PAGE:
Faculty of Education and Arts

Nicholas Butler

CRCAH doctoral candidate

nicholasbutler@students.federation.edu.au

Challenges by youthful, anti-imperialist radicals to the conventional peace movement in Melbourne during the Vietnam years (working title)

Abstract

Political discourse of the 1960s, dominated by the Vietnam War, had not yet assimilated the newer post-war demographics, technologies and social expectations. A patriotic social memory of WWII conditioned an ideology that permeated both pro and anti war organisation. However the old peace movement, largely pacifist, religious, bureaucratic and reformist, did not seem to fit the new realities.

Baby boomers, by then in their late teens, began to reject that dominant paradigm, especially regarding conscription. A reassessment of the "Peace" discourse was independently kick started by radical actions such as providing money for the NLF; for the "enemy." Independently, radical youth organisations sprang into life and their successful agitation made it increasingly an expression of normality to be sympathetic to the objectors, demonstrators and rebels. The older, "official" movement was revitalised and the result was massive support for the Moratorium Movement and for the political forces that ended Australian involvement in the early 1970s. This was a process in which Nicholas is happy to have played some part.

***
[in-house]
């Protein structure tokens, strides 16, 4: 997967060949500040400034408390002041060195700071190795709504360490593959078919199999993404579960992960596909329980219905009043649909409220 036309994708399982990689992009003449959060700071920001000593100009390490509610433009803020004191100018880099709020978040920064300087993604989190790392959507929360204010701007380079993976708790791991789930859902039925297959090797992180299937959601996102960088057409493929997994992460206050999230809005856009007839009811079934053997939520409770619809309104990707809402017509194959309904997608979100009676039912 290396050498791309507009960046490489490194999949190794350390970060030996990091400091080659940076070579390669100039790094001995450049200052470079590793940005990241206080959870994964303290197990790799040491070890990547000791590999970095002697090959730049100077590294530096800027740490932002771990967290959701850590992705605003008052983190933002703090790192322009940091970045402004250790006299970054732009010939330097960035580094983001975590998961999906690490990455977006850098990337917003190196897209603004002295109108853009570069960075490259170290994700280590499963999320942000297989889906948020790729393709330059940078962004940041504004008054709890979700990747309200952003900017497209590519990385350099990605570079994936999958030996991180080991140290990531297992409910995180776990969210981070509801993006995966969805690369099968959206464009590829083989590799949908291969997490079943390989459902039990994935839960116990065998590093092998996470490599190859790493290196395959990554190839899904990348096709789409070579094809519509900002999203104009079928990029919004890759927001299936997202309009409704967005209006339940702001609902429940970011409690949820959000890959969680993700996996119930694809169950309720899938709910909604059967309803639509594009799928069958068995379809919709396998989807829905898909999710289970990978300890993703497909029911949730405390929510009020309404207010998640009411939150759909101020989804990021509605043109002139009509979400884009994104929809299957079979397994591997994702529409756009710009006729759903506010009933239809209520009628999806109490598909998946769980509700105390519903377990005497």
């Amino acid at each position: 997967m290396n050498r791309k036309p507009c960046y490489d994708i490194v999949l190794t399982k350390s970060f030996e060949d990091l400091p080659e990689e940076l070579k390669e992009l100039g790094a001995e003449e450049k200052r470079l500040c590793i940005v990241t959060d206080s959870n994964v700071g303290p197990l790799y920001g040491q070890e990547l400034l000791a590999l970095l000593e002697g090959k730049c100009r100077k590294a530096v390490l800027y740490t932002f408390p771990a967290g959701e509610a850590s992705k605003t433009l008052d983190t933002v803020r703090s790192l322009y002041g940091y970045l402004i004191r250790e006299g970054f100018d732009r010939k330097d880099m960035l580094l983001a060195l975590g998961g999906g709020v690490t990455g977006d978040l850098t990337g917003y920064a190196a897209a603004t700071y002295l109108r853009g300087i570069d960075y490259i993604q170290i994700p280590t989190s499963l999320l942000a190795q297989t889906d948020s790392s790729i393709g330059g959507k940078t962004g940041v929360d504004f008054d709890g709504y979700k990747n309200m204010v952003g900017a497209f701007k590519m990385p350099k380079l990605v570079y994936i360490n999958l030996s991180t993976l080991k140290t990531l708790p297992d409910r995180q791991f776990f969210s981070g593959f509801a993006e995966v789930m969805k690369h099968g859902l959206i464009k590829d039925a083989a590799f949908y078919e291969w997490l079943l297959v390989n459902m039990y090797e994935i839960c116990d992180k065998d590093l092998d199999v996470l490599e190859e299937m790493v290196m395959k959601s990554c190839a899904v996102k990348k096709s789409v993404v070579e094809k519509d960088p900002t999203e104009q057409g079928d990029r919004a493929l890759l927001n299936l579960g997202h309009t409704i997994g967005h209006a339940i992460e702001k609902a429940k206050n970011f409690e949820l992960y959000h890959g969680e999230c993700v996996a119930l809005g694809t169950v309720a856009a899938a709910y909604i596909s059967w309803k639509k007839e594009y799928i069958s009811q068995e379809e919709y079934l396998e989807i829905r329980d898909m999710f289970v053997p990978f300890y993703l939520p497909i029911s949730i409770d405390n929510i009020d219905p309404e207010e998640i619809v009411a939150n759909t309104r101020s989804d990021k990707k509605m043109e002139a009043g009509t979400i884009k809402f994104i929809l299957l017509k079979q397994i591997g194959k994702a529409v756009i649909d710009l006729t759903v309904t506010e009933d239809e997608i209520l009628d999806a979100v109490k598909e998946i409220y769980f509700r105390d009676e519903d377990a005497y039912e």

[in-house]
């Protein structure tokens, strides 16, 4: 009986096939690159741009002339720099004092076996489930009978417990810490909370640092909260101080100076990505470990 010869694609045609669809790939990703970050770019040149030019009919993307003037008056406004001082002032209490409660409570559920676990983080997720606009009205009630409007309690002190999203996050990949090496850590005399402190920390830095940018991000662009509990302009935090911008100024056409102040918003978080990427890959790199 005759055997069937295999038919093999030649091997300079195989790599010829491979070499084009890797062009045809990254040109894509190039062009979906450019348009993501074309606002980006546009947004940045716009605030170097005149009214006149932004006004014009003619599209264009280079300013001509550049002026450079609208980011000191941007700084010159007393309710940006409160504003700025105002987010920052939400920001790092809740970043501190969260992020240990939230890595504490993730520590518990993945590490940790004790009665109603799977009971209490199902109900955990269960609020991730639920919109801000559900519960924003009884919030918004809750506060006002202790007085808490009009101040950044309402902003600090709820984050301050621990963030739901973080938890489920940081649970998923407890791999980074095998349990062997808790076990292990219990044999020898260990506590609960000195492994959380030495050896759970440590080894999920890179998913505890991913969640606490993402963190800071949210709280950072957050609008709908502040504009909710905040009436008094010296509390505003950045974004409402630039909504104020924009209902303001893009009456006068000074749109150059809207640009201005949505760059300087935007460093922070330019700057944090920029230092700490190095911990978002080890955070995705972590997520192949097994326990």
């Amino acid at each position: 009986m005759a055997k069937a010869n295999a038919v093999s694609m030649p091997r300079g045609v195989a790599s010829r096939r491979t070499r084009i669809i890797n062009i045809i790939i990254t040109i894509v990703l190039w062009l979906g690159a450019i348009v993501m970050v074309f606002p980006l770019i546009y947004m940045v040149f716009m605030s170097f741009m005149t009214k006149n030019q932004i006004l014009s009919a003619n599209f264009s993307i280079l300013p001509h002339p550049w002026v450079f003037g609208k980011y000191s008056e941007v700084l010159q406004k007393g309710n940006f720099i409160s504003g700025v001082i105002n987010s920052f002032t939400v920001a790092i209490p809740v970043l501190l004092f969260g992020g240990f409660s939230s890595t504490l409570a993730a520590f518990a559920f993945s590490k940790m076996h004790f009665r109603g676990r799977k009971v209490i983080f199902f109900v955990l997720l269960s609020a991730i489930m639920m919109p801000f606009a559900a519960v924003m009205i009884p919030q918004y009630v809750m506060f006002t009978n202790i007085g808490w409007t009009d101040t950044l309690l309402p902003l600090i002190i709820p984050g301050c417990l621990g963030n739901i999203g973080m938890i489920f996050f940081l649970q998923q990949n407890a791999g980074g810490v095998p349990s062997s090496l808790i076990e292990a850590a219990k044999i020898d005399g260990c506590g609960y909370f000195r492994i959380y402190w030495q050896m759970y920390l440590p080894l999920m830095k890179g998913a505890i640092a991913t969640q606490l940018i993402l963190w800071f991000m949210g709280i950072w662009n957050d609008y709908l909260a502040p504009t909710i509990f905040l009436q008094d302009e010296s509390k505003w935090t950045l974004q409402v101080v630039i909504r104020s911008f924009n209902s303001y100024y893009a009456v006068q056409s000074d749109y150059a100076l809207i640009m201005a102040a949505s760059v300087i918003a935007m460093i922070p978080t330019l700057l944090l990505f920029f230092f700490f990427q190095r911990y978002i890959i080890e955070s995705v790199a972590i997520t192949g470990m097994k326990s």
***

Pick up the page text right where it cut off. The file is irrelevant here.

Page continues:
In studying the history of this decade (1965-75) Nicholas investigates the dialectical relationship between the political and social discourses in society. This offers a perspective that can be used to clarify some questions of motivation and causation in instances of historical change. Theorists of discourse such as Michel Foucault, Miguel Prerera, Stuart Hall and Antonio Gramsci will be used.

Nicholas holds a Master of Education Studies (FedUni), Bachelor of Arts (Victoria Uni), Diploma of Education (Hawthorn) and Diploma of Applied Physics (RMIT). He has spent many years teaching Physics, Mathematics, Linguistics (English Language) and History in secondary colleges. Nicholas' teaching has included the VCE Histories of Revolutions (Russia and China), 20th Century History, and the first year uni courses, WWII History and Australian History for Monash University.